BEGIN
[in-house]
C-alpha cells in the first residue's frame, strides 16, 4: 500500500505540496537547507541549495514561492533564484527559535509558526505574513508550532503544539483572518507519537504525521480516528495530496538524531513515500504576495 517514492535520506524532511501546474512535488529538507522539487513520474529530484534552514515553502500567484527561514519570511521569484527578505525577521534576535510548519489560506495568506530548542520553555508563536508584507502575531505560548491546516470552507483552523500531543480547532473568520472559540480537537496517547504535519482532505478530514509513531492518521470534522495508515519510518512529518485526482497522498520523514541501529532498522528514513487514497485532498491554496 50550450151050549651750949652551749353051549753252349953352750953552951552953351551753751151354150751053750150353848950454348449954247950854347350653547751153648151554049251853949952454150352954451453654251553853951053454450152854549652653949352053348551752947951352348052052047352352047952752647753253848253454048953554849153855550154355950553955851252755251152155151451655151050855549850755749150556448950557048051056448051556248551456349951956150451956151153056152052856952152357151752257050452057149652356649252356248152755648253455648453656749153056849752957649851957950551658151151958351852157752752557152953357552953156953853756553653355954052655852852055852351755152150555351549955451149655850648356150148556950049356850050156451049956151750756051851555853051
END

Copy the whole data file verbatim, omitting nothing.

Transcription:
[in-house]
C-alpha cells in the first residue's frame, strides 16, 4: 500500500505540496537547507541549495514561492533564484527559535509558526505574513508550532503544539483572518507519537504525521480516528495530496538524531513515500504576495 517514492535520506524532511501546474512535488529538507522539487513520474529530484534552514515553502500567484527561514519570511521569484527578505525577521534576535510548519489560506495568506530548542520553555508563536508584507502575531505560548491546516470552507483552523500531543480547532473568520472559540480537537496517547504535519482532505478530514509513531492518521470534522495508515519510518512529518485526482497522498520523514541501529532498522528514513487514497485532498491554496 50550450151050549651750949652551749353051549753252349953352750953552951552953351551753751151354150751053750150353848950454348449954247950854347350653547751153648151554049251853949952454150352954451453654251553853951053454450152854549652653949352053348551752947951352348052052047352352047952752647753253848253454048953554849153855550154355950553955851252755251152155151451655151050855549850755749150556448950557048051056448051556248551456349951956150451956151153056152052856952152357151752257050452057149652356649252356248152755648253455648453656749153056849752957649851957950551658151151958351852157752752557152953357552953156953853756553653355954052655852852055852351755152150555351549955451149655850648356150148556950049356850050156451049956151750756051851555853051